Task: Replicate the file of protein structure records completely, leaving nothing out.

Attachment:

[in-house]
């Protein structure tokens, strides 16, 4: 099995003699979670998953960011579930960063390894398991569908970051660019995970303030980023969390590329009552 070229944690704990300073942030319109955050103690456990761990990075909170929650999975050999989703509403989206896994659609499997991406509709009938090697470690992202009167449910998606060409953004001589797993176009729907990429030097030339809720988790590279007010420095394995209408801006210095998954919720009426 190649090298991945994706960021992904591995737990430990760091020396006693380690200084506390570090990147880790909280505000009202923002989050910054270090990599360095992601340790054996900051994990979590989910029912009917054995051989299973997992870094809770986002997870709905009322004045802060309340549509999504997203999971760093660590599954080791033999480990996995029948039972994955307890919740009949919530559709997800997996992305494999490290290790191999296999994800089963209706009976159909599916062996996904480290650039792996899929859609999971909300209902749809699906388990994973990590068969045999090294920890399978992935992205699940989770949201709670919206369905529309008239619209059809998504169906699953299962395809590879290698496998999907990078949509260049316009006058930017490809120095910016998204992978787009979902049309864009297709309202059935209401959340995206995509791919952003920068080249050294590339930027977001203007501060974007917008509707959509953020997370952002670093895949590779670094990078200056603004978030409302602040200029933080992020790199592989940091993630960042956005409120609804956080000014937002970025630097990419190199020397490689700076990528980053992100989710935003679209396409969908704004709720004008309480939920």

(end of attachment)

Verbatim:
[in-house]
């Protein structure tokens, strides 16, 4: 099995003699979670998953960011579930960063390894398991569908970051660019995970303030980023969390590329009552 070229944690704990300073942030319109955050103690456990761990990075909170929650999975050999989703509403989206896994659609499997991406509709009938090697470690992202009167449910998606060409953004001589797993176009729907990429030097030339809720988790590279007010420095394995209408801006210095998954919720009426 190649090298991945994706960021992904591995737990430990760091020396006693380690200084506390570090990147880790909280505000009202923002989050910054270090990599360095992601340790054996900051994990979590989910029912009917054995051989299973997992870094809770986002997870709905009322004045802060309340549509999504997203999971760093660590599954080791033999480990996995029948039972994955307890919740009949919530559709997800997996992305494999490290290790191999296999994800089963209706009976159909599916062996996904480290650039792996899929859609999971909300209902749809699906388990994973990590068969045999090294920890399978992935992205699940989770949201709670919206369905529309008239619209059809998504169906699953299962395809590879290698496998999907990078949509260049316009006058930017490809120095910016998204992978787009979902049309864009297709309202059935209401959340995206995509791919952003920068080249050294590339930027977001203007501060974007917008509707959509953020997370952002670093895949590779670094990078200056603004978030409302602040200029933080992020790199592989940091993630960042956005409120609804956080000014937002970025630097990419190199020397490689700076990528980053992100989710935003679209396409969908704004709720004008309480939920």